Musings on Immigration

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What Are the Eligibility Requirements of the H-1B Visa?

The H-1B visa program allows U.S. businesses to hire foreign workers in occupations that require practical or theoretical application of highly specialized knowledge.



As outlined by U.S. Citizenship and Immigration Services, there are strict requirements that must be met to acquire an H-1B visa:

1.       There must be an employer-employee relationship between the employer and the foreign national;
2.       The position must qualify as a specialty occupation;
3.       The specialty occupation must relate to the foreign national’s field of study;
4.       The employer must pay the employee a fair wage; and
5.       Unless numerical limits do not apply, an H-1B visa must be available when the petition is filed.

If you own a business and intend to hire an employee through the H-1B visa program, contact Kuck Immigration Partners. Charles Kuck is an employment visa attorney in Atlanta who will explain the eligibility requirements and ease the paperwork and reporting required by you and the foreign national. Call 404-816-8611 today to schedule a consultation.

Let’s take a closer look at the eligibility requirements of the H-1B visa:

1. Employer-Employee Relationship

In most situations, establishing an employer-employee relationship requires that the U.S. employer can pay, hire, supervise, fire and control the employment of the H-1B worker. In certain cases, the majority or sole owner of the petitioning organization or company can establish the employee-employer relationship if the petitioning entity has the right to control the beneficiary’s employment.

2. Position Qualifies as Specialty Occupation

In order for the position to qualify as a specialty occupation, one of the following criteria must be met:

·         The position normally requires a bachelor’s degree or higher degree, or its equivalent;
·         The requirement of the degree is common within the industry, or the position is so unique or complex that only a person with at least a bachelor’s degree in the specific area could fill the position;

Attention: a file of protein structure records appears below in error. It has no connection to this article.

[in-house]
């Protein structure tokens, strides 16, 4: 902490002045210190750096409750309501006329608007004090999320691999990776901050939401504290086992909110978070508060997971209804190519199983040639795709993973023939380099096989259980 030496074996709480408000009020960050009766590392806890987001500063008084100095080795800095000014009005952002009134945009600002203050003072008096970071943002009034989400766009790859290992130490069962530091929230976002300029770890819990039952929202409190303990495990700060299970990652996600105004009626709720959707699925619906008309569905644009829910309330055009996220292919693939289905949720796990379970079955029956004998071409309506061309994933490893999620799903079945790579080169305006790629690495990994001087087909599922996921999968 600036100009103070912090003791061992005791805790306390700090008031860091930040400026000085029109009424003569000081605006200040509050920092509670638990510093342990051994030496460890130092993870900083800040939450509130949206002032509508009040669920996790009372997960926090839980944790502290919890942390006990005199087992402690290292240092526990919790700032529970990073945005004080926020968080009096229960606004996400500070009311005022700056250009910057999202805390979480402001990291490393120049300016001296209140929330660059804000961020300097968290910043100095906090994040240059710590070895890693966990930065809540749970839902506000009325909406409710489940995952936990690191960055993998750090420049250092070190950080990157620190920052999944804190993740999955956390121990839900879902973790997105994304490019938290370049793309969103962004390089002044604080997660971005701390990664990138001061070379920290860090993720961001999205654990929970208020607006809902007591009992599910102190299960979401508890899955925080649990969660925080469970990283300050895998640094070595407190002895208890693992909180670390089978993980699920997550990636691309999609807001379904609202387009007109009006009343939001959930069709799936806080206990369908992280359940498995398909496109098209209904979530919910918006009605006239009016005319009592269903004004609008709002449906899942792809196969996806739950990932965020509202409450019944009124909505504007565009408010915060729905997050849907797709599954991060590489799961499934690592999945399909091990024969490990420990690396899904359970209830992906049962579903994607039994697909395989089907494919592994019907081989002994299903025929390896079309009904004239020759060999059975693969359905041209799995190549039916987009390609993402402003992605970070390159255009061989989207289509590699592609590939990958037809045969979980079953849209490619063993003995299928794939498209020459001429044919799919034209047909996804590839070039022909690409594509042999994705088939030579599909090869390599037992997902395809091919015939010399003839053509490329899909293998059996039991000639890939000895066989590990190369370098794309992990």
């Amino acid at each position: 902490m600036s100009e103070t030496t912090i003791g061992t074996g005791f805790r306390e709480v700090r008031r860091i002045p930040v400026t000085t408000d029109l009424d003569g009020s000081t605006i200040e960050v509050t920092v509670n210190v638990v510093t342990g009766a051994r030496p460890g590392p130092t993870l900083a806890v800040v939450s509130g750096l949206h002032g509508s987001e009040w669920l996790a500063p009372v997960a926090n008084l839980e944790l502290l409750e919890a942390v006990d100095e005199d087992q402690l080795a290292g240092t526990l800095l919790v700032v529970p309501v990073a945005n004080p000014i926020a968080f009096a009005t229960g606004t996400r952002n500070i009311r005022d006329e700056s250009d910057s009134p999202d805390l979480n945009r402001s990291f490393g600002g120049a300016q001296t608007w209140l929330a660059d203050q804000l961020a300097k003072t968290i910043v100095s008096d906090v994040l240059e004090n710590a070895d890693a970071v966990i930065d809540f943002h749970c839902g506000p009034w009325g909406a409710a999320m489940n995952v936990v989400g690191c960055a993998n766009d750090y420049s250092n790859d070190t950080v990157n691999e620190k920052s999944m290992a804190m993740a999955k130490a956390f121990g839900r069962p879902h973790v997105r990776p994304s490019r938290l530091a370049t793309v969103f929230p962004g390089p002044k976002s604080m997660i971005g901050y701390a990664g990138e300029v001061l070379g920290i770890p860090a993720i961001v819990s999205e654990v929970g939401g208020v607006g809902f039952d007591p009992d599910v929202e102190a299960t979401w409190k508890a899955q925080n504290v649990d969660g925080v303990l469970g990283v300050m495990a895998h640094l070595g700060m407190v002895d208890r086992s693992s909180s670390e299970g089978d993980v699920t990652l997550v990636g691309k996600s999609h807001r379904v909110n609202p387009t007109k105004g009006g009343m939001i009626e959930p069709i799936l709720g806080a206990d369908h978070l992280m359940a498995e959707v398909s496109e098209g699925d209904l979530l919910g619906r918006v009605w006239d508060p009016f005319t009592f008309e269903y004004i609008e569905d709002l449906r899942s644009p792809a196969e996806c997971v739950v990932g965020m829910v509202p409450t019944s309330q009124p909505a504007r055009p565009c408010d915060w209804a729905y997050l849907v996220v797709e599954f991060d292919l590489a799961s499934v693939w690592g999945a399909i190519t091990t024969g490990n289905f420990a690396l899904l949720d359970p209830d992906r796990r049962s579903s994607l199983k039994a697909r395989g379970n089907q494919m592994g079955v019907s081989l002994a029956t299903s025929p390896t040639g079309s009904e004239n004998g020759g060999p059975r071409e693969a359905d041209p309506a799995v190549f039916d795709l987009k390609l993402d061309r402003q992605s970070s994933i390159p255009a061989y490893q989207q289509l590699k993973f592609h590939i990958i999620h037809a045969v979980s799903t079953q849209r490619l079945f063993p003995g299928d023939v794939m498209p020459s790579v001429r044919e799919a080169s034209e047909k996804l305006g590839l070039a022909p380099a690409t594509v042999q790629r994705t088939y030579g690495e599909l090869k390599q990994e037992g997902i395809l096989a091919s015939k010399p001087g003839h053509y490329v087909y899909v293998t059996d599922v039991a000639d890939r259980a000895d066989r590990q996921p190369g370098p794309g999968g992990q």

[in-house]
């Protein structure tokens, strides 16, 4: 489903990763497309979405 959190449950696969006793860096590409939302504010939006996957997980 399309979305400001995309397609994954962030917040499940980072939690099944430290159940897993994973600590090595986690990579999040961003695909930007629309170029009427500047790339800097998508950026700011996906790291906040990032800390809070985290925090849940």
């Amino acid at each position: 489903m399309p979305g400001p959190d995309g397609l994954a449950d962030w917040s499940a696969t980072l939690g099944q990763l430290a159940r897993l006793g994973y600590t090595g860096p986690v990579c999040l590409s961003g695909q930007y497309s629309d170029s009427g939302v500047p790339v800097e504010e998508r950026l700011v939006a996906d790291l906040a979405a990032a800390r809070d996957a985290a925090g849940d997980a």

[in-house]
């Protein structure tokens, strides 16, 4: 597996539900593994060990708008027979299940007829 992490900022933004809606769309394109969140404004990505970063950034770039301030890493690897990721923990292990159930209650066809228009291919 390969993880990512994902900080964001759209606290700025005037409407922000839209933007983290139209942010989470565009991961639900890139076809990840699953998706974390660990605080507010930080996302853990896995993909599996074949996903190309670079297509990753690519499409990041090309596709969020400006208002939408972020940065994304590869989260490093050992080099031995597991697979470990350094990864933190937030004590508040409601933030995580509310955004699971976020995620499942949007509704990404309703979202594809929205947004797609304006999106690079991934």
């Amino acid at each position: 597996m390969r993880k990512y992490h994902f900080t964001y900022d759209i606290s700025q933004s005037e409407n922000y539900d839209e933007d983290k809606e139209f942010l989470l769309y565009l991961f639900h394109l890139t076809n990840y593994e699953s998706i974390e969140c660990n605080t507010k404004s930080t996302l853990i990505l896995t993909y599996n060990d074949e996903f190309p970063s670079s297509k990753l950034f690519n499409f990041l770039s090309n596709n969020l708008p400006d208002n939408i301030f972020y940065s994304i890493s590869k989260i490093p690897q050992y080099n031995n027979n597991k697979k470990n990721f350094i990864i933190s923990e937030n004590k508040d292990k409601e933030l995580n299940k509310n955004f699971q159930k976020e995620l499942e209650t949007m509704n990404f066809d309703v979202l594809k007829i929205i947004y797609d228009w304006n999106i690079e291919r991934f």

·         The employer usually requires employees in that position to have a bachelor’s degree or its equivalent; or
·         The duties are so complex and specialized that the necessary knowledge is usually associated with obtaining a bachelor’s degree or higher.

3. Occupation Relates to Foreign National’s Field of Study

You can prove this requirement by submitting:

·         A comprehensive explanation of the service or product of the company, or the duties of the position, or the nature of the role and how the degree complements the role;
·         Expert opinions about how the degree complements the role;
·         Online resources that describe degrees normally related to the position; or
·         Evidence to prove that similar companies require similar degrees for similar occupations.

4.  Employer Pays a Fair Wage

The employer must pay the employee the actual wage or prevailing wage for the occupation – whichever is higher.

5. Unless Numerical Limits Do Not Apply, H-1B Visa Is Available When Petition Filed

Each fiscal year, there is a numerical cap of 65,000 H-1B visas. However, your petition may be exempt from the cap if it is one of the first 20,000 petitions filed on behalf of a person with a U.S. master’s degree or higher. There is a lottery every April for those applying for both types of H-1B visas.   However,  if the beneficiary is employed at or petitioned for a higher education institution, or its related or affiliated nonprofit entities, a government research organization, or a nonprofit organization, then the petition is not subject to the numerical cap.

If you have questions about the H-1B visa, contact an Atlanta immigration lawyer from Kuck Immigration Partners. Call 404-816-8611 today to schedule an initial consultation.